Citizen scientists have discovered a potentially habitable exoplanet roughly twice the size of Earth, NASA's Jet Propulsion Laboratory said Monday.
According to reports, the planet named K2-288Bb was discovered using NASA's now defunct Kepler telescope.
The Kepler space telescope ran out of fuel late October, as expected, ending its nine and a half year mission of hunting for planets outside our solar system.
The newly-discovered planet also lies within "its star's habitable zone, the range of orbital distances where liquid water may exist on the planet's surface," NASA said.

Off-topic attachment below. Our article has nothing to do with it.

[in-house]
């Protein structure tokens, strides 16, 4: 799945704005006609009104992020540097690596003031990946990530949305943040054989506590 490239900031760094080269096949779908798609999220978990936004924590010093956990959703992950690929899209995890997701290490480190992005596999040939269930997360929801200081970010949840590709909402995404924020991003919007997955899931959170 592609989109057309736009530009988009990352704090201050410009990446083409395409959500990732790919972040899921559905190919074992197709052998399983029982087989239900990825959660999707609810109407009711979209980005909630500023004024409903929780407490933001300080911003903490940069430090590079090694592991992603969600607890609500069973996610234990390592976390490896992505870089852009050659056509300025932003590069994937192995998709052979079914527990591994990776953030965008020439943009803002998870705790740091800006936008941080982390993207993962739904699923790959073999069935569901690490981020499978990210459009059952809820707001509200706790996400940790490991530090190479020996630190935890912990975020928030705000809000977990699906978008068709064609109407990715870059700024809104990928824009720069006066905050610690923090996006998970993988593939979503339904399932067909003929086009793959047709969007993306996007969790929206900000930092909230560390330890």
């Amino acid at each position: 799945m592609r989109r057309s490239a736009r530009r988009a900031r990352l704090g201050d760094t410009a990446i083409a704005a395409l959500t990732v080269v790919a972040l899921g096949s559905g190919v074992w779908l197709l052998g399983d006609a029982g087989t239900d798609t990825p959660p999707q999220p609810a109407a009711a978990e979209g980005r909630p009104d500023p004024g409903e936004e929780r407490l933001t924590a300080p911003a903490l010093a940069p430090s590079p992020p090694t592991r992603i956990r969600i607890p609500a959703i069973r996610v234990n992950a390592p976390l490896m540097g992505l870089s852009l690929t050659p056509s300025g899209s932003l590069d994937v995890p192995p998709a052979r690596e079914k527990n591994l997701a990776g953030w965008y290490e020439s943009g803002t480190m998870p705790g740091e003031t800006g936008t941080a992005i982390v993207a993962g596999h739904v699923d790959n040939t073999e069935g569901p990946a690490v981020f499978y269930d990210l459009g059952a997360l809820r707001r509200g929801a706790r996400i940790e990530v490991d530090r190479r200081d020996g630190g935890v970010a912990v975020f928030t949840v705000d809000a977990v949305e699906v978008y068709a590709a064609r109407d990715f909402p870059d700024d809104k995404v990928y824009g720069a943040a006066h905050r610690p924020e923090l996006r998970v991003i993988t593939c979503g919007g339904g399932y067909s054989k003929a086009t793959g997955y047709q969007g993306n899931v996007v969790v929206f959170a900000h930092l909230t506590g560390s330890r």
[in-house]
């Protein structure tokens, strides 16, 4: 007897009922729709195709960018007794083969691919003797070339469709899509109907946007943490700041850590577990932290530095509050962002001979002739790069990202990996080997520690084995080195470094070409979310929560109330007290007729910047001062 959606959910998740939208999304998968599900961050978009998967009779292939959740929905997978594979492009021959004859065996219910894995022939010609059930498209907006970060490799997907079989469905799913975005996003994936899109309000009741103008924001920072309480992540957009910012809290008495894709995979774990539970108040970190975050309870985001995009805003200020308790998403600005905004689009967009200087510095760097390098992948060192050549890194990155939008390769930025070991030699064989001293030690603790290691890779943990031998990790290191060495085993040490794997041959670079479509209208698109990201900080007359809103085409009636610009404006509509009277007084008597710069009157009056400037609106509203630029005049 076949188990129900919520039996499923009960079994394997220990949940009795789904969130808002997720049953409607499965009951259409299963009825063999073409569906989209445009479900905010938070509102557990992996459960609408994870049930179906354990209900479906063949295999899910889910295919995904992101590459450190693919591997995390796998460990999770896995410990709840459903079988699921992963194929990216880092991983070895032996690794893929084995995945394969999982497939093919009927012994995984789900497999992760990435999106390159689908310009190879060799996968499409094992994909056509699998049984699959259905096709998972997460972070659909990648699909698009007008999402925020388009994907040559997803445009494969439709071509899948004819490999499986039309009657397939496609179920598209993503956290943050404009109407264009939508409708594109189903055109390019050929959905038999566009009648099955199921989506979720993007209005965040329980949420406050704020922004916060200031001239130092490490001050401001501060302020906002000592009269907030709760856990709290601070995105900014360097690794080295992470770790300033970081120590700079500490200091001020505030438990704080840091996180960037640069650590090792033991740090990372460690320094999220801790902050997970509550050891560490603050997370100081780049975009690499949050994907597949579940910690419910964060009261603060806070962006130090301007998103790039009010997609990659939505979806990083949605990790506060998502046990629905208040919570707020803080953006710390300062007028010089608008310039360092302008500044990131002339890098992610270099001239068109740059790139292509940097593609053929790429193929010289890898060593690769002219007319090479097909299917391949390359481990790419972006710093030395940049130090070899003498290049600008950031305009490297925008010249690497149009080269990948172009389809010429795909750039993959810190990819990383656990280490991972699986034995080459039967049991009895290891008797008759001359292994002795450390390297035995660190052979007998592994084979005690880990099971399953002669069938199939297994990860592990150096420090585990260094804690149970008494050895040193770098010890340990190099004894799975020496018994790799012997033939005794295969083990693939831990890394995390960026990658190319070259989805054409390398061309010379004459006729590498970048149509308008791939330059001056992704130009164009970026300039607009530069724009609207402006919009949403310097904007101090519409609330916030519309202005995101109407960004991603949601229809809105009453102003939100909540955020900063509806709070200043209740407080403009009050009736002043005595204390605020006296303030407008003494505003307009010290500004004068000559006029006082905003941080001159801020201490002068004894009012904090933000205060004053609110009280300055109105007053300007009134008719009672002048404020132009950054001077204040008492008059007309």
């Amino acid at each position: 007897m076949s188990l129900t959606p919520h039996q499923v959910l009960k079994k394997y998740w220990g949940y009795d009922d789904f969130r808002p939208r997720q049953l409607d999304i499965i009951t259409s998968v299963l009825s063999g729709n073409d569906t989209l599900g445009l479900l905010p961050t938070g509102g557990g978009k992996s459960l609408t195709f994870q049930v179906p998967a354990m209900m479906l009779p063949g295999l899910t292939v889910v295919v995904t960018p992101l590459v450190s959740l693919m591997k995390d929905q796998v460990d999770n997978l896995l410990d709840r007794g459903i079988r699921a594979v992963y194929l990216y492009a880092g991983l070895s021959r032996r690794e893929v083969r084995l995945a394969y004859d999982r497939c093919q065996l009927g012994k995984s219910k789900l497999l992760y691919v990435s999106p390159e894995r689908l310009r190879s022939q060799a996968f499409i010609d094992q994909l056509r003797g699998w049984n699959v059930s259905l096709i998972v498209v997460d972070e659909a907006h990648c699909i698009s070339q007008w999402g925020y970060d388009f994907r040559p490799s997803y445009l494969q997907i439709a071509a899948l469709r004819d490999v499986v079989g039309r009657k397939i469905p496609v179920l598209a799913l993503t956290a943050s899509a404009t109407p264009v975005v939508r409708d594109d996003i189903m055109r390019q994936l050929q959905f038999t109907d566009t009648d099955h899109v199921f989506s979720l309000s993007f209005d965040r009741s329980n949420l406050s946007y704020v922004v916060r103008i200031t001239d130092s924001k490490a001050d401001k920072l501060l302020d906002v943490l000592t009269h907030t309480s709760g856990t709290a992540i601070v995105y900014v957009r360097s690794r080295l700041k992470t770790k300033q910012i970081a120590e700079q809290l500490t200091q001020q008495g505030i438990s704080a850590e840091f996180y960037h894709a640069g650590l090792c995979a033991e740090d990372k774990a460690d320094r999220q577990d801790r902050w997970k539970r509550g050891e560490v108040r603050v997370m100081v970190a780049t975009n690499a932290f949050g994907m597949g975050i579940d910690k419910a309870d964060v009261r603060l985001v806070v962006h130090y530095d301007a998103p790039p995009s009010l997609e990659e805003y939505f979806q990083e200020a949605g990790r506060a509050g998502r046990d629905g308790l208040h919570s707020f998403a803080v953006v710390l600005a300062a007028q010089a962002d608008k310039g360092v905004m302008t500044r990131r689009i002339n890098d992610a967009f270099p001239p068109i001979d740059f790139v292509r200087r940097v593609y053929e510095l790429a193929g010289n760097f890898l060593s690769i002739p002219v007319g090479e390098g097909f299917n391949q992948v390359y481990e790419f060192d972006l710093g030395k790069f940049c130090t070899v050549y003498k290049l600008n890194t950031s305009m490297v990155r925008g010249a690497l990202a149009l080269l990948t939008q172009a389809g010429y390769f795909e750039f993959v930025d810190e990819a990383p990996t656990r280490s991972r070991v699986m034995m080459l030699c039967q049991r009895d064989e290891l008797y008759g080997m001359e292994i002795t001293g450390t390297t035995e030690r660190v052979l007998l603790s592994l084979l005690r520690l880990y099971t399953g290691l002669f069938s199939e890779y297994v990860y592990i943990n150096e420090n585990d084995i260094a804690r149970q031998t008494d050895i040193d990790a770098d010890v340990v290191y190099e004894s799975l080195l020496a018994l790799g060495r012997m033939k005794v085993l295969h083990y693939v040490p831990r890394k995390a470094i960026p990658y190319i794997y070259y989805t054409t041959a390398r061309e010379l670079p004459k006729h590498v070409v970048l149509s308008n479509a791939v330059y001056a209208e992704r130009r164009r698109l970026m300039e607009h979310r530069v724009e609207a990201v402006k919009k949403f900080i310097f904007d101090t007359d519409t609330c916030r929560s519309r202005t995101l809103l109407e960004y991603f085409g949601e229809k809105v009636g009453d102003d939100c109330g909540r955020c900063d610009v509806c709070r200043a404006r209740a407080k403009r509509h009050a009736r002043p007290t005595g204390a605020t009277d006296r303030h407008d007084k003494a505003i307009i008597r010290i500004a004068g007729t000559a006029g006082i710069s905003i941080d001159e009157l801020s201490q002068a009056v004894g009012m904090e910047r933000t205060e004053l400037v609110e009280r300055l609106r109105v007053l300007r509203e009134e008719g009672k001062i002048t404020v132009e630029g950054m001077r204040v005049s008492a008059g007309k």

Researchers have focused on finding Earth-sized rocky planets with the right temperatures so that water, if any exists, would be liquid, a condition believed to be necessary for life.
Furthermore, the planet could be gas-rich like Neptune or rocky like Earth. The size of the new world is also a rarity: 1.9 times the Earth's size and half of Neptune's. This puts it within the ranges of the "Fulton Gap".